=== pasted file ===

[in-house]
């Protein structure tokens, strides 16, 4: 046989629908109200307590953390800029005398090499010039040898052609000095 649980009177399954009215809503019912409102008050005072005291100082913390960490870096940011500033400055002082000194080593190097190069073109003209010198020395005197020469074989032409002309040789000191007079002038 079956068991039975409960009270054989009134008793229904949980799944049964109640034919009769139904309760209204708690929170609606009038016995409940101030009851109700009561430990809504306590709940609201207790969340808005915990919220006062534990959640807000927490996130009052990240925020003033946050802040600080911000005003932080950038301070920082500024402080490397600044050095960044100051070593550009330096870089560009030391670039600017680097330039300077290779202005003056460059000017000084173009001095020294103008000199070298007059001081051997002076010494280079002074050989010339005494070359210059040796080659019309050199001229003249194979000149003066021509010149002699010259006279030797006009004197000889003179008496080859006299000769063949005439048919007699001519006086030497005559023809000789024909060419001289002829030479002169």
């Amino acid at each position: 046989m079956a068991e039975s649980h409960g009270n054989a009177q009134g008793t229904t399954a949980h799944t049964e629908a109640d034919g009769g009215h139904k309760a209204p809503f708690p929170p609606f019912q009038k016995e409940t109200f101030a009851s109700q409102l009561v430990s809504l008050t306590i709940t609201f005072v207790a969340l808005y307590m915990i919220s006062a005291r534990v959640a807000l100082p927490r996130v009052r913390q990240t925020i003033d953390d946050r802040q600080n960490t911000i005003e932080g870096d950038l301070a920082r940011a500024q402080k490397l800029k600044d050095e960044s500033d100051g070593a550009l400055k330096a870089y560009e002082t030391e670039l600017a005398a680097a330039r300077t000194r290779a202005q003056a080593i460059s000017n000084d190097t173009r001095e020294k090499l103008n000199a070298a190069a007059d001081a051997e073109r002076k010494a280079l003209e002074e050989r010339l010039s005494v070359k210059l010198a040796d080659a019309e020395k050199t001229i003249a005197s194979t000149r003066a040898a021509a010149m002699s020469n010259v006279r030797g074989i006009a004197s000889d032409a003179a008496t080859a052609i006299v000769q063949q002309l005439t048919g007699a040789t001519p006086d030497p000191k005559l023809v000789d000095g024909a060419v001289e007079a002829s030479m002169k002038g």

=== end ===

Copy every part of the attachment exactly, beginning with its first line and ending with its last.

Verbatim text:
[in-house]
């Protein structure tokens, strides 16, 4: 046989629908109200307590953390800029005398090499010039040898052609000095 649980009177399954009215809503019912409102008050005072005291100082913390960490870096940011500033400055002082000194080593190097190069073109003209010198020395005197020469074989032409002309040789000191007079002038 079956068991039975409960009270054989009134008793229904949980799944049964109640034919009769139904309760209204708690929170609606009038016995409940101030009851109700009561430990809504306590709940609201207790969340808005915990919220006062534990959640807000927490996130009052990240925020003033946050802040600080911000005003932080950038301070920082500024402080490397600044050095960044100051070593550009330096870089560009030391670039600017680097330039300077290779202005003056460059000017000084173009001095020294103008000199070298007059001081051997002076010494280079002074050989010339005494070359210059040796080659019309050199001229003249194979000149003066021509010149002699010259006279030797006009004197000889003179008496080859006299000769063949005439048919007699001519006086030497005559023809000789024909060419001289002829030479002169």
């Amino acid at each position: 046989m079956a068991e039975s649980h409960g009270n054989a009177q009134g008793t229904t399954a949980h799944t049964e629908a109640d034919g009769g009215h139904k309760a209204p809503f708690p929170p609606f019912q009038k016995e409940t109200f101030a009851s109700q409102l009561v430990s809504l008050t306590i709940t609201f005072v207790a969340l808005y307590m915990i919220s006062a005291r534990v959640a807000l100082p927490r996130v009052r913390q990240t925020i003033d953390d946050r802040q600080n960490t911000i005003e932080g870096d950038l301070a920082r940011a500024q402080k490397l800029k600044d050095e960044s500033d100051g070593a550009l400055k330096a870089y560009e002082t030391e670039l600017a005398a680097a330039r300077t000194r290779a202005q003056a080593i460059s000017n000084d190097t173009r001095e020294k090499l103008n000199a070298a190069a007059d001081a051997e073109r002076k010494a280079l003209e002074e050989r010339l010039s005494v070359k210059l010198a040796d080659a019309e020395k050199t001229i003249a005197s194979t000149r003066a040898a021509a010149m002699s020469n010259v006279r030797g074989i006009a004197s000889d032409a003179a008496t080859a052609i006299v000769q063949q002309l005439t048919g007699a040789t001519p006086d030497p000191k005559l023809v000789d000095g024909a060419v001289e007079a002829s030479m002169k002038g």